My Teaching


My teaching philosophy and practice is grounded in my understanding of the role of academia in the greater world. I view academia as an opportunity to teach and facilitate an awareness of the delineations of disciplinary boundaries, the interdisciplinary connections across them, and the cumulative power of interdisciplinary understanding. To these ends I teach “holistically,” by relating area specific content to a broader academic context and I conduct research and coordinate projects that, although specific in context, can draw generalizations across cultures and disciplinary boundaries. I uphold that one of the most vital ways to understand global issues is by focusing on the local, specifically on the ways in which households, communities, and regional groups orient themselves to their world. For more on my teaching philosophy, click HERE.

To date, I have developed ten courses ranging from introductory to graduate-level seminars. Click HERE to see my courses. In my professional teaching career I have also contributed teaching service to the greater academic community. Click HERE to go to my service page.

In the last years, my teaching has begun to focus on larger conceptual areas underpinning sustainability that contemporary students need to think about: consumer culture, poverty and social equity, environmental degradation, mass extinctions, globalization, and climate change. In all my courses, I strive to broaden and enrich students’ concepts of the social sciences, inviting them to enrich their understanding through self-reflection and active classroom discussion.  I encourage students to deepen their understanding of world cultures other than their own by studying ethnographies, films and international literature and through simulations (e.g., of natural resource/policy decision-making). For example, my course, The Human Dimensions of Global Climate Change: From Encounters to Actions, focuses on building an in-depth knowledge of the diverse ethnic, cultural and policy issues that climate change implies. Given the increasing effects that global climate change is having on local populations across the globe and the highly charged geopolitical arena in which action must be taken, understanding research’s role in the field as we witness, communicate, and act in response to climate change is paramount.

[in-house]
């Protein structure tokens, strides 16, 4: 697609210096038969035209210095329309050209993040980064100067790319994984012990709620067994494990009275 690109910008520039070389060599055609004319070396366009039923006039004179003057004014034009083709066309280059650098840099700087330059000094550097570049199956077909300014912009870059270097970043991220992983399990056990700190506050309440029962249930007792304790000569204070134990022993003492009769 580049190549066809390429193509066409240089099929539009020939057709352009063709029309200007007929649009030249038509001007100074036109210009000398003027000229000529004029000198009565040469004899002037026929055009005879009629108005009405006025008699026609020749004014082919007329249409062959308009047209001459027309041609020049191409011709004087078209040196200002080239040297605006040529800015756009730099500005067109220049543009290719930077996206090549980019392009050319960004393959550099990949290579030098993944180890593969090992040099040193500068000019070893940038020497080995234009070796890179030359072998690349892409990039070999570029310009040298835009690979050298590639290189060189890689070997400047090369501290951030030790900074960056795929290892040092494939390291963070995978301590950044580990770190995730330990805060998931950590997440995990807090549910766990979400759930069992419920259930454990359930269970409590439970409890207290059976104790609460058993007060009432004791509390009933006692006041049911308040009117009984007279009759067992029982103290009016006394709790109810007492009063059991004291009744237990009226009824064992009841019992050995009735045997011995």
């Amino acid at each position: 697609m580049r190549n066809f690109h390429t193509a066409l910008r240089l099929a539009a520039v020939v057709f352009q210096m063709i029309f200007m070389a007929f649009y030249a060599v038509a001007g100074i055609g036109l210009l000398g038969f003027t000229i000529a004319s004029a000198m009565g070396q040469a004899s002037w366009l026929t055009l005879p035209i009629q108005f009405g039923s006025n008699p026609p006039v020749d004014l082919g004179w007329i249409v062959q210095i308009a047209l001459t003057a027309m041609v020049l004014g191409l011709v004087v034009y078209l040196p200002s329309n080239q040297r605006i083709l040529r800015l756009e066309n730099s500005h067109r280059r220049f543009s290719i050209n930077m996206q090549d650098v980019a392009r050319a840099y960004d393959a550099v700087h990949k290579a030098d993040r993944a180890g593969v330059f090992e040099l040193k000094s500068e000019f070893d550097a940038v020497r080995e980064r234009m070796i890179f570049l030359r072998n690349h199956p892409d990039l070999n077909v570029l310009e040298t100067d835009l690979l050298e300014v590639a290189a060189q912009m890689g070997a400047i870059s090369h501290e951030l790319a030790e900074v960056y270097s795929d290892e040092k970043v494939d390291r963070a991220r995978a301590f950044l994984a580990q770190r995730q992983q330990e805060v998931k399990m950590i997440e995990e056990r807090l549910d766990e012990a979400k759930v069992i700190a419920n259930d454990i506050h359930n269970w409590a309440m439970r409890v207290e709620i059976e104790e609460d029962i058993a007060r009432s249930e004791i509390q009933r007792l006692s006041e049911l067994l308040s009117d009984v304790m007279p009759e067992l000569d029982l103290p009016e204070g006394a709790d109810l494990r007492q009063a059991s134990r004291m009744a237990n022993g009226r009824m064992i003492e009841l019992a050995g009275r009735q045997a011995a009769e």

In sum, I teach holistically to realize the cumulative power and potential of interdisciplinary understanding. I facilitate learning by combining the introduction of key concepts with hands-on experiences and practical applications relevant to students’ life experiences. I expect students to apply concepts to real life situations and to show how their individual or team effort has generated something novel to our knowledge base. I use a variety of teaching tools including interactive lectures, open discussion, role-plays, peer teaching, student-led presentations and films. I am committed to teaching the larger conceptual areas underpinning sustainability that are critical foundations for responsible citizenry in our 21st century global community.